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Re: DPLs : what do you think about ...



On Mon, Dec 14, 1998 at 11:35:17AM -0800, Joey Hess wrote:
> Ben Collins wrote:
> > You fail to see that the freeze would be shortened if it were handled
> > correctly. Which means your updates would not be held off long.
> 
> No, I don't fail to see it. I disagree that this change would shorten the
> freeze appreciably, because I disagree with the premise of your whole
> argument, which seems to be that we developers are short-sighted people who
> can't concentrate on getting one release out the door without being
> distracted by unstable.
> 
> Even if you're right and we could reduce freezes to a month, a month is an
> unacceptable stall for me on developing my debian-only packages.

I honestly fail to see how you can't develop packages without unstable. If
the reason is that unstable is your release method for non-debian specific
programs, then I disagree with it completely. If it is because the
packages are debian utilities, then I fail to see how you cannot still
work on them and wait till after the freeze in order to introduce new
features (since bug fixes would obviously go into the freeze).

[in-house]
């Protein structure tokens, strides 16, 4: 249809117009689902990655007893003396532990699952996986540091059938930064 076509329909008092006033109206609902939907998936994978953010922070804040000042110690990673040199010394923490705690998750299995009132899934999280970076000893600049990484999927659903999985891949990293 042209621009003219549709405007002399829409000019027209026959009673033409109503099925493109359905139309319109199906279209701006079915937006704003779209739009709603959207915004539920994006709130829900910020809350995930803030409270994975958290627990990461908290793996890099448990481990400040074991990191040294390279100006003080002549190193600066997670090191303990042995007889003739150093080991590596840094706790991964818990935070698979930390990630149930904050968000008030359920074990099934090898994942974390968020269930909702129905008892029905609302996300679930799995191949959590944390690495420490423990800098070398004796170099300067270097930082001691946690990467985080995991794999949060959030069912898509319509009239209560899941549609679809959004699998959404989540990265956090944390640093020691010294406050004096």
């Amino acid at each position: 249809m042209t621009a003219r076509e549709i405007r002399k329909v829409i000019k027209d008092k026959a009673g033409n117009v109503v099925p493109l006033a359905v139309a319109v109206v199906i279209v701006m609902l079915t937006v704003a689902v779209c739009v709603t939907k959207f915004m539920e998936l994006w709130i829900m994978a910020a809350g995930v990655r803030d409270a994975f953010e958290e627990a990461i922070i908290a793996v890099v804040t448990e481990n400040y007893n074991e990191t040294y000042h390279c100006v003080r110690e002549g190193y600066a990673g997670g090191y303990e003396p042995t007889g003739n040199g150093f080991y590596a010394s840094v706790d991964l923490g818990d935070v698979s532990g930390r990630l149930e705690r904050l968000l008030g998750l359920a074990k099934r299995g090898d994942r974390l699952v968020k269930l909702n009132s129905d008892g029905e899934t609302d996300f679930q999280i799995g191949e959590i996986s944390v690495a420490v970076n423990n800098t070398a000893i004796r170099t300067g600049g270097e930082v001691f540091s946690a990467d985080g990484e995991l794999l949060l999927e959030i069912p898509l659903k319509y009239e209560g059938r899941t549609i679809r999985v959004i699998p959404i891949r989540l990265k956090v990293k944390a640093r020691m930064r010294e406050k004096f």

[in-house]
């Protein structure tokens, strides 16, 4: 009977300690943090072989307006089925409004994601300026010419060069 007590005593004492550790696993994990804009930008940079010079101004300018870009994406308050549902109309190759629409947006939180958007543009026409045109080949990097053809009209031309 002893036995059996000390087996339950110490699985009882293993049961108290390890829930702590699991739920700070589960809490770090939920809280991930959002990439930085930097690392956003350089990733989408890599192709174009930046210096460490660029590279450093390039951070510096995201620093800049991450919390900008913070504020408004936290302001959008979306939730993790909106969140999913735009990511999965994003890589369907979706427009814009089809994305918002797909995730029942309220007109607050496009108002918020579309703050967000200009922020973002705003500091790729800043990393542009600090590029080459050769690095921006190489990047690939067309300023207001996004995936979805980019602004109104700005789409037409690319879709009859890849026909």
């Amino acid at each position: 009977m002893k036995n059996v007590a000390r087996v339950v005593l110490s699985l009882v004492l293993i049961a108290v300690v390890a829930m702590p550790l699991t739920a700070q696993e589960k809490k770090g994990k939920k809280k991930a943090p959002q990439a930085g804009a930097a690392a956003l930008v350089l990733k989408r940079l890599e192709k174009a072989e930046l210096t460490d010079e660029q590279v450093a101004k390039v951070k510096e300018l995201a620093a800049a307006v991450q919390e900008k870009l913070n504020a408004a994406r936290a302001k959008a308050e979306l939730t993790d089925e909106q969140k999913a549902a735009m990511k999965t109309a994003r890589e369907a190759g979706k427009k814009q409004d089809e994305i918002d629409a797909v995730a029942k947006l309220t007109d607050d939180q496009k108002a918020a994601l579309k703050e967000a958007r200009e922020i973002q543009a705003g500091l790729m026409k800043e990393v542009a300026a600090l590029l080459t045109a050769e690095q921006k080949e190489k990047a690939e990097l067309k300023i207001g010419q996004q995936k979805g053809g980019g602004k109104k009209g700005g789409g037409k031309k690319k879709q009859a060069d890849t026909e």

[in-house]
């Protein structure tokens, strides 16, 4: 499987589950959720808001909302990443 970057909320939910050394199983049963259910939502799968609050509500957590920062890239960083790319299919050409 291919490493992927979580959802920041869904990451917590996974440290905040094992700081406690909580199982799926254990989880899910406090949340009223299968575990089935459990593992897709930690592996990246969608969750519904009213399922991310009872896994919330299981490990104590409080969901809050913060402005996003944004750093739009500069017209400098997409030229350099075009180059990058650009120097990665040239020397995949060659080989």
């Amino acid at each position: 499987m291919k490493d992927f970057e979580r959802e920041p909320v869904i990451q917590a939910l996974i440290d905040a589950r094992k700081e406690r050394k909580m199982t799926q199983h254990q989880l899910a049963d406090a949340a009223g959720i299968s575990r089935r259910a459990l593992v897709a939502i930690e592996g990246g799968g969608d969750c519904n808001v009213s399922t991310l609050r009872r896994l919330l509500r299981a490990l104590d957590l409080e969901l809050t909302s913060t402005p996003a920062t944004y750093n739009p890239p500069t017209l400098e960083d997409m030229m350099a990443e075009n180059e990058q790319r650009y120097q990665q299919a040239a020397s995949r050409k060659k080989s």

Also, the fact that good proposals fall into the cracks release after
release and things that need to be done seem to fall by the way side,
shows that not enough attention is being given to detail. This is not a
blanket statement about all of the maintainers, but is the about the
development cycle in general. How many times to you read on -devel "This
has been proposed before and there was little against it, but nothing ever
became of it".

There are alot of ppl who would like to see "proposal A" be implemented,
but since we are constantly being driven by the "package" mindset, these
things usually get little support and are never realized.

It is my contention that taking a break from the full development cycle
would allow for things to settle down long enough to regroup some of our
goals and efforts in order to complete some tasks that would usually never
get done. 

I truely hope that no one thinks this is an attack on any specific
developer or the way things are done now. If so, I apologize. My only
reason for such as proposal was that it seemed to be a clear way to gain
some order in the constant flow of updates to an unstable fork. There are
actually some maintainers who would welcome a small break in this full
cycle. And I'm sure that there are some who are unable to keep up with
this constant flow because of connection problems, events in their
personal lives, etc...which they would be able to keep up with given this
break.

Remember we are not bound by any release dates, why should we rush to have
another full development cycle when such an easy change could improve what
we are doing? 

I can't drop this idea since there are so many benefits from it and I have
seen very few real problems with it.

thanks,
  Ben

-- 
-----    -- - -------- --------- ----  -------  -----  - - ---   --------
Ben Collins <b.m.collins@larc.nasa.gov>                  Debian GNU/Linux
UnixGroup Admin - Jordan Systems Inc.                 bcollins@debian.org
------ -- ----- - - -------   ------- -- The Choice of the GNU Generation


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